News blog archive


documentation improvements in version 3.1.1.7

05 August 2020

pomp development version 3.1.1.7 has just been released on the package github site. It contains a number of improvements to the package help pages. These are also available online (as the package manual).


version 3.1.1.1 released

19 July 2020

pomp development version 3.1.1.1 has just been released on the package github site. This release introduces the profile_design function, which is intended to replace profileDesign. The so-called profile design consists of a series of slices through a parameter space perpendicular to one or more coordinate axes. The old behavior was to generate a single set of points in one of these slices (randomly according to a uniform distribution when type="runif" and according to a sub-random (Sobol’) sequence when type="sobol") and then copy these points across all slices. Thus, in a projection perpendicular to the slices, all nprof generated points would lie atop one another. The new behavior is to generate the points in each slice independently. Thus, a projection perpendicular to the slices will display n*nprof points, where n is the number of slices.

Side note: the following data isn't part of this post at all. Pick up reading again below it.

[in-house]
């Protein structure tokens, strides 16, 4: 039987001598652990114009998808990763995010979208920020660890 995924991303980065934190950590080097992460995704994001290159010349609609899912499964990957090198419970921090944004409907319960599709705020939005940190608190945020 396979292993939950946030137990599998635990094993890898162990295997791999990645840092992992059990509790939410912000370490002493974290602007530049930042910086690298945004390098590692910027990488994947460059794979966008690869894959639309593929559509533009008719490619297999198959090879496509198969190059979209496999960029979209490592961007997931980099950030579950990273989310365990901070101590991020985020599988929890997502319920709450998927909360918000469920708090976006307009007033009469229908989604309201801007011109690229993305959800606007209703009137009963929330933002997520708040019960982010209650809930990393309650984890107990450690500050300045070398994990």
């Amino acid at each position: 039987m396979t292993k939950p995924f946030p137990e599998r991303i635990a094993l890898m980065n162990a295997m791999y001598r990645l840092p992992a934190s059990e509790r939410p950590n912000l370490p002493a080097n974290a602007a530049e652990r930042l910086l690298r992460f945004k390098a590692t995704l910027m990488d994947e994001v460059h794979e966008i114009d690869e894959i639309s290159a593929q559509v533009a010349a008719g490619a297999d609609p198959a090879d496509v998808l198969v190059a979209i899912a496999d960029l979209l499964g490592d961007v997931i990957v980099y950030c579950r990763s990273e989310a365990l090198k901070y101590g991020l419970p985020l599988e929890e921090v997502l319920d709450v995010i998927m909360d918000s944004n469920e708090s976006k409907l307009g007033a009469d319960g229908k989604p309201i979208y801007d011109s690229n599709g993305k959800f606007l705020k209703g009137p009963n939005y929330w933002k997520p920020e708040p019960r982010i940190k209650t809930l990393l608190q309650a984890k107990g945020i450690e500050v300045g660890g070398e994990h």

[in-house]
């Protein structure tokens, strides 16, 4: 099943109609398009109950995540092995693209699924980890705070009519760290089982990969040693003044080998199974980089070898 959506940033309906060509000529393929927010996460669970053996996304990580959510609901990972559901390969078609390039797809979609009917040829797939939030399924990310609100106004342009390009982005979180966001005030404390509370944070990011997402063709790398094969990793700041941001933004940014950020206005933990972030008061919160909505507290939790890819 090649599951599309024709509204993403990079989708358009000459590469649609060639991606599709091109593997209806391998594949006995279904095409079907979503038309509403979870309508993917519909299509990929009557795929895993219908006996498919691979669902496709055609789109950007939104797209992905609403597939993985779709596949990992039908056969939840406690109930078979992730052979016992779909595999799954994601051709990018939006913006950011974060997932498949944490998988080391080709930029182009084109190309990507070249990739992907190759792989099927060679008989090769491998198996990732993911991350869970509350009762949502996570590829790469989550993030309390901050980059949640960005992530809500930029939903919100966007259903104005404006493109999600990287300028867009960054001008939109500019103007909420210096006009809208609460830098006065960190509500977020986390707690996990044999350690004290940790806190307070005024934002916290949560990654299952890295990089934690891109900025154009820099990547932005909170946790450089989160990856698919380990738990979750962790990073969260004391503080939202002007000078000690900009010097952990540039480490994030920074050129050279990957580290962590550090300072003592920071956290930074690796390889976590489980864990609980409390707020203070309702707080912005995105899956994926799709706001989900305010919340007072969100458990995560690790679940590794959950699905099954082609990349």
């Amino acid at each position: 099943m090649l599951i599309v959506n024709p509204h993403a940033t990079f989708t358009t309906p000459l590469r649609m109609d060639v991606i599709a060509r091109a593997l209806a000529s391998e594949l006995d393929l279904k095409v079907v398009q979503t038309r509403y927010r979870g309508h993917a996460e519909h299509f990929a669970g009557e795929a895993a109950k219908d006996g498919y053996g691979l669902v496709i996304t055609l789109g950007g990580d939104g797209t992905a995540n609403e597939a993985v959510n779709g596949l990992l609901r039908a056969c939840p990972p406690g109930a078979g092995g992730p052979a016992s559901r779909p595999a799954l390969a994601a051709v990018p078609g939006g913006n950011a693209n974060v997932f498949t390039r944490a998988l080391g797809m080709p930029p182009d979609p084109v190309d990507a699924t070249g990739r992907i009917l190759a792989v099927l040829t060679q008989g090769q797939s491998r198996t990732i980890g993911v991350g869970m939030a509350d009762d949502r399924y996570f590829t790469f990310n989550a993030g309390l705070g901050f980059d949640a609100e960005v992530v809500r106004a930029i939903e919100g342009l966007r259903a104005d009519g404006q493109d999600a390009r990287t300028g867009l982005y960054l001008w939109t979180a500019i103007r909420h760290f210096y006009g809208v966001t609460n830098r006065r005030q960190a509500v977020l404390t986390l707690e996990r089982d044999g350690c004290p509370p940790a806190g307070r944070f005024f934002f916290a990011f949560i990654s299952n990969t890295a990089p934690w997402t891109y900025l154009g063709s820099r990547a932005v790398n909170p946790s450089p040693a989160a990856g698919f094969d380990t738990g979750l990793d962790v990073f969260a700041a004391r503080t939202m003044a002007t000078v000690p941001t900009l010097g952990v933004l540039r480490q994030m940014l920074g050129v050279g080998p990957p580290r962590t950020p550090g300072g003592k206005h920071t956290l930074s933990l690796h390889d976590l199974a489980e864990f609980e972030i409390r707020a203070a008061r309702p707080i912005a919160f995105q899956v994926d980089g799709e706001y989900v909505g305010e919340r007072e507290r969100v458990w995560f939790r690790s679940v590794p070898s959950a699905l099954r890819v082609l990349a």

For stylistic reasons, the other design functions, sliceDesign, runifDesign, and sobolDesign have been replaced by slice_design, runif_design, and sobol_design, respectively.

The older functions remain in place, but are deprecated and will be removed in a future release.


volunteer needed

09 July 2020

I’m looking for a volunteer who can maintain the pomp installation instructions for Mac users. Personally, I work pretty much exclusively on linux machines. I think I’m more or less able to keep up with the Windows installation instructions, but with respect to the Mac, I’m not keeping up. It seems I turned around and several things changed at once.